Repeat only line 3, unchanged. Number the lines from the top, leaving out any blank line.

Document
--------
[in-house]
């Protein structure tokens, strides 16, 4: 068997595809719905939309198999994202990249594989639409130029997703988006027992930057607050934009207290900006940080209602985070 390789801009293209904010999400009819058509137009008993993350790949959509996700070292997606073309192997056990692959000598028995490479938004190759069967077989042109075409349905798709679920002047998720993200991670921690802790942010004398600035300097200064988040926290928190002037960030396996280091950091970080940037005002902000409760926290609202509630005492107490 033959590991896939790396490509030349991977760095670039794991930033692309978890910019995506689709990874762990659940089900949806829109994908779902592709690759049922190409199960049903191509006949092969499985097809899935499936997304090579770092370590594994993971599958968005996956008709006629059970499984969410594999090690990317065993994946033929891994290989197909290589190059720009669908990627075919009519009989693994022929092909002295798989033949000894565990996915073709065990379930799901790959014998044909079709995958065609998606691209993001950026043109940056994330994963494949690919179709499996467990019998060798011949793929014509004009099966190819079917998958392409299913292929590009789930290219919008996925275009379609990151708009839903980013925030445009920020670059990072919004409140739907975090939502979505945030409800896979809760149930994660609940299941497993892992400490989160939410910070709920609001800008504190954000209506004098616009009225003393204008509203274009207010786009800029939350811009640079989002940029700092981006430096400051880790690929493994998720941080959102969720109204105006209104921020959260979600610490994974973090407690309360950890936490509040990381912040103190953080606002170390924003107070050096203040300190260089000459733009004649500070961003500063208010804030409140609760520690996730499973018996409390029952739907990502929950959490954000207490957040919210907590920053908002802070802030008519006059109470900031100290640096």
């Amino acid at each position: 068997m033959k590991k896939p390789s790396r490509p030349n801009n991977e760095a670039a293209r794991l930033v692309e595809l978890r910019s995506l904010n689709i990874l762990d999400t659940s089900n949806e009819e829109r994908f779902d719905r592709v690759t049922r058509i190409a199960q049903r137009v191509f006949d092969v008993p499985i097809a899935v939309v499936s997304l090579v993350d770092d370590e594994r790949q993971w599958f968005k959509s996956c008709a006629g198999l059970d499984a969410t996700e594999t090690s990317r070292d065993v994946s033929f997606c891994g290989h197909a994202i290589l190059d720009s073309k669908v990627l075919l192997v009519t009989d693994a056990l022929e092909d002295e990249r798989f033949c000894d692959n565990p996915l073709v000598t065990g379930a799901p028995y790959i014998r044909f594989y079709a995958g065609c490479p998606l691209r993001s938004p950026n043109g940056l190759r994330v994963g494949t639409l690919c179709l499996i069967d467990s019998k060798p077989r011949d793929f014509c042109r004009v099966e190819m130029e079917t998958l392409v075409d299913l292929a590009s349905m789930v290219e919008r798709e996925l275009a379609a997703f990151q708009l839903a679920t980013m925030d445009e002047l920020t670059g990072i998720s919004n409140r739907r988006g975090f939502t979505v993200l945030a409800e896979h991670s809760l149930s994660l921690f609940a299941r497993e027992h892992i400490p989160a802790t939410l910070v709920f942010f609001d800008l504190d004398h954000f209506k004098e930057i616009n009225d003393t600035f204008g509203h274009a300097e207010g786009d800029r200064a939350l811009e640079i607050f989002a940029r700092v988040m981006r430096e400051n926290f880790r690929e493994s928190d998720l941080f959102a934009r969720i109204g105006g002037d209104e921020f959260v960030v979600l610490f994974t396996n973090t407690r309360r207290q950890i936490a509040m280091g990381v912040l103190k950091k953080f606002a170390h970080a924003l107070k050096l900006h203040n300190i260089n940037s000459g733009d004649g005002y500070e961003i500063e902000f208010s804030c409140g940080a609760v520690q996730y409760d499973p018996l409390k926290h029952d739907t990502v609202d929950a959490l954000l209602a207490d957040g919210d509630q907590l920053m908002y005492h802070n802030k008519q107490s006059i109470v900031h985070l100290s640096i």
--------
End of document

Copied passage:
């Amino acid at each position: 068997m033959k590991k896939p390789s790396r490509p030349n801009n991977e760095a670039a293209r794991l930033v692309e595809l978890r910019s995506l904010n689709i990874l762990d999400t659940s089900n949806e009819e829109r994908f779902d719905r592709v690759t049922r058509i190409a199960q049903r137009v191509f006949d092969v008993p499985i097809a899935v939309v499936s997304l090579v993350d770092d370590e594994r790949q993971w599958f968005k959509s996956c008709a006629g198999l059970d499984a969410t996700e594999t090690s990317r070292d065993v994946s033929f997606c891994g290989h197909a994202i290589l190059d720009s073309k669908v990627l075919l192997v009519t009989d693994a056990l022929e092909d002295e990249r798989f033949c000894d692959n565990p996915l073709v000598t065990g379930a799901p028995y790959i014998r044909f594989y079709a995958g065609c490479p998606l691209r993001s938004p950026n043109g940056l190759r994330v994963g494949t639409l690919c179709l499996i069967d467990s019998k060798p077989r011949d793929f014509c042109r004009v099966e190819m130029e079917t998958l392409v075409d299913l292929a590009s349905m789930v290219e919008r798709e996925l275009a379609a997703f990151q708009l839903a679920t980013m925030d445009e002047l920020t670059g990072i998720s919004n409140r739907r988006g975090f939502t979505v993200l945030a409800e896979h991670s809760l149930s994660l921690f609940a299941r497993e027992h892992i400490p989160a802790t939410l910070v709920f942010f609001d800008l504190d004398h954000f209506k004098e930057i616009n009225d003393t600035f204008g509203h274009a300097e207010g786009d800029r200064a939350l811009e640079i607050f989002a940029r700092v988040m981006r430096e400051n926290f880790r690929e493994s928190d998720l941080f959102a934009r969720i109204g105006g002037d209104e921020f959260v960030v979600l610490f994974t396996n973090t407690r309360r207290q950890i936490a509040m280091g990381v912040l103190k950091k953080f606002a170390h970080a924003l107070k050096l900006h203040n300190i260089n940037s000459g733009d004649g005002y500070e961003i500063e902000f208010s804030c409140g940080a609760v520690q996730y409760d499973p018996l409390k926290h029952d739907t990502v609202d929950a959490l954000l209602a207490d957040g919210d509630q907590l920053m908002y005492h802070n802030k008519q107490s006059i109470v900031h985070l100290s640096i």